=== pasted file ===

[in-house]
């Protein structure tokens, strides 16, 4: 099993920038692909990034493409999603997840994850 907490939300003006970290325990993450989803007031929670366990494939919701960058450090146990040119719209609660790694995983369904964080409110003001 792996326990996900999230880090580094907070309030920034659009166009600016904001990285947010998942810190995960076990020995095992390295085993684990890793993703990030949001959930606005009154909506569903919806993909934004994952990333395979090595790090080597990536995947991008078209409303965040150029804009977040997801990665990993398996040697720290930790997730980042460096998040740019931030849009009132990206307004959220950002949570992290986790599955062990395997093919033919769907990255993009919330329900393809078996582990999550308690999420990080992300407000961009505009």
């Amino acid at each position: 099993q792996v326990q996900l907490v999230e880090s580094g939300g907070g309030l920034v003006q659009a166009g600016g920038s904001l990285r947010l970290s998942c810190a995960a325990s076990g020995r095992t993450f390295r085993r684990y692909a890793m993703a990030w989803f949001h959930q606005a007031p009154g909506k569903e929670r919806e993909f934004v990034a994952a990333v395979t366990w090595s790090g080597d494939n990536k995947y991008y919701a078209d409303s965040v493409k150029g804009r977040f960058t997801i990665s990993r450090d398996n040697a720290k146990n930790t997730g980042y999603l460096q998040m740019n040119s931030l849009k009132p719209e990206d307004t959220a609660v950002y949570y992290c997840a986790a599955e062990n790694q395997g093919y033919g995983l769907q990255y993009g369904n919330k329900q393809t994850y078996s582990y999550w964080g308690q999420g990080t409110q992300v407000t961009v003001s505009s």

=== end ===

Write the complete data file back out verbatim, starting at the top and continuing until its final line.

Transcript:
[in-house]
């Protein structure tokens, strides 16, 4: 099993920038692909990034493409999603997840994850 907490939300003006970290325990993450989803007031929670366990494939919701960058450090146990040119719209609660790694995983369904964080409110003001 792996326990996900999230880090580094907070309030920034659009166009600016904001990285947010998942810190995960076990020995095992390295085993684990890793993703990030949001959930606005009154909506569903919806993909934004994952990333395979090595790090080597990536995947991008078209409303965040150029804009977040997801990665990993398996040697720290930790997730980042460096998040740019931030849009009132990206307004959220950002949570992290986790599955062990395997093919033919769907990255993009919330329900393809078996582990999550308690999420990080992300407000961009505009």
């Amino acid at each position: 099993q792996v326990q996900l907490v999230e880090s580094g939300g907070g309030l920034v003006q659009a166009g600016g920038s904001l990285r947010l970290s998942c810190a995960a325990s076990g020995r095992t993450f390295r085993r684990y692909a890793m993703a990030w989803f949001h959930q606005a007031p009154g909506k569903e929670r919806e993909f934004v990034a994952a990333v395979t366990w090595s790090g080597d494939n990536k995947y991008y919701a078209d409303s965040v493409k150029g804009r977040f960058t997801i990665s990993r450090d398996n040697a720290k146990n930790t997730g980042y999603l460096q998040m740019n040119s931030l849009k009132p719209e990206d307004t959220a609660v950002y949570y992290c997840a986790a599955e062990n790694q395997g093919y033919g995983l769907q990255y993009g369904n919330k329900q393809t994850y078996s582990y999550w964080g308690q999420g990080t409110q992300v407000t961009v003001s505009s």